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CHAPTER VIII THEODORE
Life went so softly and gently at Beckleigh that it was like dwelling in an enchanted land, in a fabled heaven of drowsy ease. Patricia compared the place to the island of the Lotus-eaters, and after the storms of her early experiences, she enjoyed to the full its calm seclusion. Never was there so solitary a place. The Colpsters were a county family of respectable antiquity, and it was to be presumed that in the ordinary course of things they knew many people of their own rank. But either their friends and acquaintances lived too far away or were not invited to the house, for no stranger ever came near the place. Not even the inevitable tourist chanced upon this charmed spot. Beckleigh might have been situated in the moon, for all connection it had with the outside world.

The dwellers in this quiet haven did not seem to mind being left alone in this odd way. The servants, mostly old and staid, were contented with the house and grounds, and occasionally ventured on the quiet waters of the fairy bay in rowing-boats. Once a week the elderly butler drove to Hendle and to the adjacent villages, to bring back groceries and such things as were needful to support life. The postman came on a bicycle, once a day, with news from the outside world, and Patricia found that the library was well supplied with magazines and newspapers. There was no complaint to be made on that score, as the inhabitants of Beckleigh always knew what was going on both at home and abroad. They might be secluded, but they were not ignorant, and although not rolling stones, they gathered no moss. This warm, forgotten nook was an ideal home for a student.

And both Theodore and his uncle were students, as Patricia gradually learned. Mr. Colpster was writing a history of his family, and had been engaged for many years in doing so. From Amyas downward the Squire traced the history of his forebears, showing how they had risen to wealth and rank until the middle part of Elizabeth's reign, and how, from that period, by the selfish conduct of Bevis Colpster in parting with the emerald, his sons and grandsons had lost the greater part of their possessions. Also, he related various romantic stories dealing with the attempts of Georgian Colpsters to redeem the family fortunes. And, finally, when he reached the conclusion of the book, as he told Patricia, he intended to relate how the emerald had been recovered, and how again it had worked its spell of good fortune.

"But if you don't recover the emerald?" asked Miss Carrol very sensibly.

"I must recover it," said the Squire vehemently. "If I do not, the family will die out. When the Mikado Jewel is again in our possession, she can inherit the estates on condition that she marries Theodore or Basil."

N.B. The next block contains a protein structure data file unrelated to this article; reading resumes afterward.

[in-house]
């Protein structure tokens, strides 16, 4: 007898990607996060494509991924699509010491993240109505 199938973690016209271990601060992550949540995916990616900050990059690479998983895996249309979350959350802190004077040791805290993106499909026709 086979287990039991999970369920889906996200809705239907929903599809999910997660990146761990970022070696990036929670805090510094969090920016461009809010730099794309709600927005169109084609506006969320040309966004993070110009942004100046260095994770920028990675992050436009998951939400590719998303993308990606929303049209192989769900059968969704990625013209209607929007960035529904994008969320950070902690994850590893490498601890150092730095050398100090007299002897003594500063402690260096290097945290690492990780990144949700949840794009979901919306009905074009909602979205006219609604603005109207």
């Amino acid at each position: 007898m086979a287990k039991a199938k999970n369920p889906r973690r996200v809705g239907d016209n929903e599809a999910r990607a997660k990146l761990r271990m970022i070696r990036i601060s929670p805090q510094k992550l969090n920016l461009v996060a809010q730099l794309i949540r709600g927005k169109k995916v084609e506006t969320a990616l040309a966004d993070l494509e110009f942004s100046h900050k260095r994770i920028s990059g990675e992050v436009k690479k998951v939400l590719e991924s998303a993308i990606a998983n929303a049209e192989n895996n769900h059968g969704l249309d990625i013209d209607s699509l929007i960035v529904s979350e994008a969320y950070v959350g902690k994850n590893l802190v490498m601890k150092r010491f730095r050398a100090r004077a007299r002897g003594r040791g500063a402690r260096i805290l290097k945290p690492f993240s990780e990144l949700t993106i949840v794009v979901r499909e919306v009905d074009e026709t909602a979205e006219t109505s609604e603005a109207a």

"Are you speaking of Mara?" questioned Patricia, noting the vague way in which her companion talked.

"Of course; of course," he answered testily. "She must marry one of her cousins, and her husband can take the family name. Then the emerald will draw plenty of money to us, and we will again buy back our lost lands."

"How can the emerald draw back money?" asked Patricia, again thinking, as she very often did, of her sensations when holding the stone.

"I don't know; I can't say. I am only using a figure of speech, as it were, my dear girl. But in some way this emerald means good fortune to us, as was amply proved by the success of Amyas, his son and grandson. They owned all the land as far as Hendle; but when the emerald was lost the acres and their villages were lost also." Mr. Colpster rose and began to walk to and fro excitedly. "I must find that emerald; I must; I must!"

"How are you going to set about it?" asked the girl, doubtfully.

"I cannot say." He resumed his seat at his desk with a heavy sigh. "There is no clue to follow. If we could learn who murdered Martha we might discover the assassin and regain the jewel."

"But how can the assassin have it, Mr. Colpster? Assuming that he murdered poor Mrs. Pentreddle in order to steal the emerald, you know that it was not in her possession."

"No. That is quite true. While the assassin was searching the house, the emerald was being stolen from you in the Park. But undoubtedly the emerald was meant to be given to Martha since you went to receive it. How did she manage to get it? I want an answer to that question."

"Why not ask it of Harry Pentreddle?" suggested Patricia quietly.

Colpster raised his head and stared. "Why? What could Harry possibly know about the matter?"

"I am only putting two and two together," continued the girl, thoughtfully looking out of the window. "You told me that the emerald was taken to Japan, and also that Harry Pentreddle had returned from the Far East. He----"

"What?" Colpster rose excitedly to his feet. "You think that Harry brought it with him; that he stole it from the Temple of Kitzuki?"

"Why not?" demanded Patricia swiftly. "Japan is in the Far East, and Harry Pentreddle came from there. Also, his mother came up to London to meet him and receive the emerald. I feel sure of it."

"But Harry never came near the house," expostulated the Squire. "That was clearly proved at the inquest."